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I have been trying to solve this problem for hours.

$\dfrac{9e^{2x}}{8x+3}$

I know $u'(x)$ will be $18e^{2x}$ and $v'(x)$ will be $8$

Written out, it will be $\dfrac{(8x+3)(18e^{2x})-(9e^{2x})(8)}{(8x+3)^2}$

I get to the part above^^ and I'm not sure what to do. I know it's probably something simple that I'm over or under thinking, but please help!

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  • $\begingroup$ What are U and v (and it seems strange to use a capital for one and lower case for the other). It sounds like you are integrating by parts, but you didn't say that. What is your question? $\endgroup$ – Ross Millikan Nov 1 '14 at 1:59
  • $\begingroup$ Yes this problem requires you to find the derivative. About the quotient rule, I know it more or less, but I'm just not sure how to apply it to this problem. I'm just lost. $\endgroup$ – AlexM77 Nov 1 '14 at 2:04
  • $\begingroup$ Don't mind the uppercase U, and lower v, it has no significance, it was just a typo @RossMillikan $\endgroup$ – AlexM77 Nov 1 '14 at 2:07
  • $\begingroup$ You have applied the quotient rule correctly, so your answer is correct for the derivative. One thought would be that you can stop here, because you have a correct expression for the derivative. Another thought would be that you should simplify it. I commented on that in my answer edit. $\endgroup$ – Ross Millikan Nov 1 '14 at 2:11
  • $\begingroup$ Thanks @RossMillikan you've been a great help! $\endgroup$ – AlexM77 Nov 1 '14 at 2:20
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What you have done is fine. Now you are probably expected to "simplify" it. Simplification is often in the eye of the beholder, but you should distribute the $18e^{2x}$ in the numerator over the two terms it mulitplies, then combine one of them with the $9e^{2x} \cdot 8$. Whether you expand the denominator or not is definitely in the eye of the beholder. I would not unless it helped some further computation in a problem.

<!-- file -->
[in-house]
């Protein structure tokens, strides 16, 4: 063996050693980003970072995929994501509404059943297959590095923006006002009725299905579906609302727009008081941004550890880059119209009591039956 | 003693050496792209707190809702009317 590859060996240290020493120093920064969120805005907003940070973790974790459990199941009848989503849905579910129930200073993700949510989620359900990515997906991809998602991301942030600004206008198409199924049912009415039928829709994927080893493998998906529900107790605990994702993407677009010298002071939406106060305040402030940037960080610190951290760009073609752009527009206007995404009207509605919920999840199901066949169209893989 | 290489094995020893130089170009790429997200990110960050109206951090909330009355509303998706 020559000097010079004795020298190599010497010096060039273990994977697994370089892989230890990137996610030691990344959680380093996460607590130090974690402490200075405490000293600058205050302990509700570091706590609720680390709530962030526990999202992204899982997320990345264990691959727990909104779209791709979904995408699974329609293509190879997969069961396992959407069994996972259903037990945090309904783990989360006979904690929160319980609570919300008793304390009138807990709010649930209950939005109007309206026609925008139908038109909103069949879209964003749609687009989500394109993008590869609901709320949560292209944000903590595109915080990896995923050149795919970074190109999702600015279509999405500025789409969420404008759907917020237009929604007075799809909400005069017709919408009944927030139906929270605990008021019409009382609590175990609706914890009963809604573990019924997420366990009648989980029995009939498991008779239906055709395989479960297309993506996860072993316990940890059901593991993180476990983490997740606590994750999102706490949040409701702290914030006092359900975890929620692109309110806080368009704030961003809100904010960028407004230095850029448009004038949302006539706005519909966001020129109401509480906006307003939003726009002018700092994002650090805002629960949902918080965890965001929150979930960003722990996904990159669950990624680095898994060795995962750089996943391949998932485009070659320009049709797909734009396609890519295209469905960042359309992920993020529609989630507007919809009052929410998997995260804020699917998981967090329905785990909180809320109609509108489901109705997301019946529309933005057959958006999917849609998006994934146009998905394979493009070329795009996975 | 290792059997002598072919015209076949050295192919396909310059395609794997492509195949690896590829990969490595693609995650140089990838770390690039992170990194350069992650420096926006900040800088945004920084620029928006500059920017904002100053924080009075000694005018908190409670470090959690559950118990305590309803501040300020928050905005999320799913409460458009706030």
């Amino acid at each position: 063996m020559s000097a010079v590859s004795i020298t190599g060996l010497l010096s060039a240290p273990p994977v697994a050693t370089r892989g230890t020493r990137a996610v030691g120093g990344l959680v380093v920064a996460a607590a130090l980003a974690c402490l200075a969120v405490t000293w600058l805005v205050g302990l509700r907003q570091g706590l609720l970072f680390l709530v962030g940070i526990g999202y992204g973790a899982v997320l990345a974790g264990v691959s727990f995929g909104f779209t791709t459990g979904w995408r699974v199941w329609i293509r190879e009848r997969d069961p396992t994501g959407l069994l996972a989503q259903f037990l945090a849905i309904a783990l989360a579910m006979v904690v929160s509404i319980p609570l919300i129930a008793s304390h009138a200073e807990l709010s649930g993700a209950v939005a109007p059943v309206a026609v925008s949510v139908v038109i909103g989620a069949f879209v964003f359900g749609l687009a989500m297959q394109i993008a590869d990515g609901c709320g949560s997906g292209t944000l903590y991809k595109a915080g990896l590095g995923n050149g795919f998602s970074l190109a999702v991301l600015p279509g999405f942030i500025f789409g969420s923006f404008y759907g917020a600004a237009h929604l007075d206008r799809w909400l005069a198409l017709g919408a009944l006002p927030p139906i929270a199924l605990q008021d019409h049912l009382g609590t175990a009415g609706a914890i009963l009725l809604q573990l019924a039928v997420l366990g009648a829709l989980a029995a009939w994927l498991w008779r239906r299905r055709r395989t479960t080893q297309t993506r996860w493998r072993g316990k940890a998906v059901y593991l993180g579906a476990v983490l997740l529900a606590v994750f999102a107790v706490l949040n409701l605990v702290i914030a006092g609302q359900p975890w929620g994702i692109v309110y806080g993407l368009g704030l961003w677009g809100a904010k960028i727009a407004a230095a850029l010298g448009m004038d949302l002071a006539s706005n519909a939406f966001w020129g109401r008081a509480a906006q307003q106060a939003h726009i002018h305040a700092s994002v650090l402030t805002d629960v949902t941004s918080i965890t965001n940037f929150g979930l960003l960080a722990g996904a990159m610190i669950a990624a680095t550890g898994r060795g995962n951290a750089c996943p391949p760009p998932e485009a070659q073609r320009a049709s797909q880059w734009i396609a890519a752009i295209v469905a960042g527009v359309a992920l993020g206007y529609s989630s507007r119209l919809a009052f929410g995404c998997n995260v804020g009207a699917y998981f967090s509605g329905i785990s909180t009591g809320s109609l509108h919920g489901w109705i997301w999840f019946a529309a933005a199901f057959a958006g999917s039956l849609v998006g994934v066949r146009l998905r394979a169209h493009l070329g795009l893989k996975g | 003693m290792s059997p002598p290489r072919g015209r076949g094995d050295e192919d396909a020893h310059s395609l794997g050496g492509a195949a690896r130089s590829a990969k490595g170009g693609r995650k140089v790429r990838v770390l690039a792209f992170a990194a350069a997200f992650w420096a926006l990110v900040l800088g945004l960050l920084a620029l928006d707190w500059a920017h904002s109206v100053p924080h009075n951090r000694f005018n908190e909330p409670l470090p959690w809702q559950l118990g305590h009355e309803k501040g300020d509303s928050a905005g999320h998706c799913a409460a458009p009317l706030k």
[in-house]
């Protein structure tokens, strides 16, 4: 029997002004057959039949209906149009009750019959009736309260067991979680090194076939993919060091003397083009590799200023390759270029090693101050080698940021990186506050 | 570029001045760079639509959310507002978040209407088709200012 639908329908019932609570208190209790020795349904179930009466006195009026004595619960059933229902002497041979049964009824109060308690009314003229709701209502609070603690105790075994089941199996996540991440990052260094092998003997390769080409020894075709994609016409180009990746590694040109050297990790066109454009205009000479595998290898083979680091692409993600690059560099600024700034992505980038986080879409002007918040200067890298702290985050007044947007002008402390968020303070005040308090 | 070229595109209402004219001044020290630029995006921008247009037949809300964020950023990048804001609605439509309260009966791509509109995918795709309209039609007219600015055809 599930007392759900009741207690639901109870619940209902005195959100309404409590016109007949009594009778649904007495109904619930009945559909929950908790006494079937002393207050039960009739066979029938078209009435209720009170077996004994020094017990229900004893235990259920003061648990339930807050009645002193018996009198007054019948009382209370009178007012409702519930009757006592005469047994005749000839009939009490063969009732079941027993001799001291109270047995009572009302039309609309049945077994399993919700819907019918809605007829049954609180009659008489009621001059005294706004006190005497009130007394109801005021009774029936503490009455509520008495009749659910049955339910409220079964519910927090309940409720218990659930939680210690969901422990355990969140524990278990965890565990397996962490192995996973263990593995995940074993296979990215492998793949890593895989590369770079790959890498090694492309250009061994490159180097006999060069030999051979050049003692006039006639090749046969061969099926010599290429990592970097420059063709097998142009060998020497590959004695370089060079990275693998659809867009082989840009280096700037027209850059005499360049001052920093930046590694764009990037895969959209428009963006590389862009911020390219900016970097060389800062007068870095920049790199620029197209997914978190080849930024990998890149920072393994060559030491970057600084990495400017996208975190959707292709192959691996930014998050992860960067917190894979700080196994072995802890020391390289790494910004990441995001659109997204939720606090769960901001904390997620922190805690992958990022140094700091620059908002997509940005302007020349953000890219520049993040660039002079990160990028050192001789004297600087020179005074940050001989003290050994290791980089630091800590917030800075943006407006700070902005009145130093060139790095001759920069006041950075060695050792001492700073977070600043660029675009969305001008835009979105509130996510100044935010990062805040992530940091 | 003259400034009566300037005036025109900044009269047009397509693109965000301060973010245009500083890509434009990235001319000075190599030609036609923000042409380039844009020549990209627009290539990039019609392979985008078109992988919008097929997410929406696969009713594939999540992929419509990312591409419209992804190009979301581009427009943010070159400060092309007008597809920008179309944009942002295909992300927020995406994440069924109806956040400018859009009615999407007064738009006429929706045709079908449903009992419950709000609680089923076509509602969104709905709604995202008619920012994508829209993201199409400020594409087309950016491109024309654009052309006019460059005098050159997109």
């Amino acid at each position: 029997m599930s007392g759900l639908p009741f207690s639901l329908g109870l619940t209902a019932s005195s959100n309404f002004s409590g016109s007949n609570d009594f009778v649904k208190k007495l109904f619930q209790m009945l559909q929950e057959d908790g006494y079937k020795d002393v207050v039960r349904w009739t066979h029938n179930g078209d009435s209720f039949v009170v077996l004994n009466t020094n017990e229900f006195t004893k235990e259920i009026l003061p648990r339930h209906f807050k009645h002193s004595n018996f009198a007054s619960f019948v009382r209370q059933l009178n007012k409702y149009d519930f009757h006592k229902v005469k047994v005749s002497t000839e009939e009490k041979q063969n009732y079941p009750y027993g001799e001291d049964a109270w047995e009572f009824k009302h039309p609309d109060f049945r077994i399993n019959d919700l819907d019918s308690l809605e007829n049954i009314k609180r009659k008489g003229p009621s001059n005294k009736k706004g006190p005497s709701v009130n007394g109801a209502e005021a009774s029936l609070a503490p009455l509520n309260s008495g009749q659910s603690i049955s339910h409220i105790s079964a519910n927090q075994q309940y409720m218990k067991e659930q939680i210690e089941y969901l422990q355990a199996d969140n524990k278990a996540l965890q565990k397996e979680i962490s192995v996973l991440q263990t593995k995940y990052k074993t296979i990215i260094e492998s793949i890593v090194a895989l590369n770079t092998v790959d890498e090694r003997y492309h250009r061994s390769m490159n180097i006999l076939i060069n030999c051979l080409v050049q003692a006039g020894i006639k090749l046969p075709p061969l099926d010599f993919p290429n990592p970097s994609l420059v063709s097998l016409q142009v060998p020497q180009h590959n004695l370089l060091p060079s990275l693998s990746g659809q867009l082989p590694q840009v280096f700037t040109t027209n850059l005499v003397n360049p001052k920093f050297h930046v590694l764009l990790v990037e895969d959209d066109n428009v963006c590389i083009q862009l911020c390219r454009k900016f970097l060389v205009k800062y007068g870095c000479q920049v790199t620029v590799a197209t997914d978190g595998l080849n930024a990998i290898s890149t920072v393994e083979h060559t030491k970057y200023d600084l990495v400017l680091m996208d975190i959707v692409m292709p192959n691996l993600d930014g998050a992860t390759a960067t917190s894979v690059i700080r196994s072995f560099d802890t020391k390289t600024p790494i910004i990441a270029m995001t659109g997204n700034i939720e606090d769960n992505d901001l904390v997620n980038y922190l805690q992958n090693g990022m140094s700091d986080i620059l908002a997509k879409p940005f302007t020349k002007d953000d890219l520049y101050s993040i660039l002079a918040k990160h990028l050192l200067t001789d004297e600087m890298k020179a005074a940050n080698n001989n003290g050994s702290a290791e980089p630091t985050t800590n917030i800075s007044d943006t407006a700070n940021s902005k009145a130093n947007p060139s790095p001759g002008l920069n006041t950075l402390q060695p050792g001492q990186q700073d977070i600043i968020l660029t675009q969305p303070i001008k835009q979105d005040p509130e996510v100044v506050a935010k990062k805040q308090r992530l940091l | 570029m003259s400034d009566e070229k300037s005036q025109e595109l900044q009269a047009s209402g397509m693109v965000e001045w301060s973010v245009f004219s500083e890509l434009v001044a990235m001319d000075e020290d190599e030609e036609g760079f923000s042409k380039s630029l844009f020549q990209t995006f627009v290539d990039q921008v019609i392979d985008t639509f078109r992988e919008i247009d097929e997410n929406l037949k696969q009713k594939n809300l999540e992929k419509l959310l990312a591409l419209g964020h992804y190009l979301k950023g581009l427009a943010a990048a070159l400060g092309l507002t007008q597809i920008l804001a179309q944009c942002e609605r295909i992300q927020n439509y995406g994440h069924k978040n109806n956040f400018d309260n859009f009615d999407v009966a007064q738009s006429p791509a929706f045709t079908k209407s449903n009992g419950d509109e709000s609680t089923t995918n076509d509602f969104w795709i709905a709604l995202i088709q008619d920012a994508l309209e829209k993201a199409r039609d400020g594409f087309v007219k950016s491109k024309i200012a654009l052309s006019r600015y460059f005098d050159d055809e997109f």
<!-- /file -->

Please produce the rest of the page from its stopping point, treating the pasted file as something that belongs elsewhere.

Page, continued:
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  • $\begingroup$ I feel that it's usually preferable to simplify by factoring, since there are so many times where you're solving for critical numbers, which means you have to factor it anyway. $\endgroup$ – Daniel Goldman Nov 1 '14 at 2:09
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Assuming you actually meant $\frac{(8x+3)(18e^{2x})-(9e^{2x})(8)}{(8x+3)^2}$ =

$\frac{(8x+3)(18e^{2x})-(18e^{2x})(4)}{(8x+3)^2}$

Factor out $18e^{2x}$ to obtain

$\frac{18e^{2x}((8x+3)-4)}{(8x+3)^2} = $

$\frac{18e^{2x}(8x-1)}{(8x+3)^2}$

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  • $\begingroup$ Thanks! I'm still a little confused on how you got to your final answer, but I'll go back and rework it. I probably just did something careless. Thanks again! $\endgroup$ – AlexM77 Nov 1 '14 at 2:16
  • $\begingroup$ I edited the post to add a few more steps. If you feel it useful, don't forget to click accept. $\endgroup$ – Daniel Goldman Nov 1 '14 at 2:23

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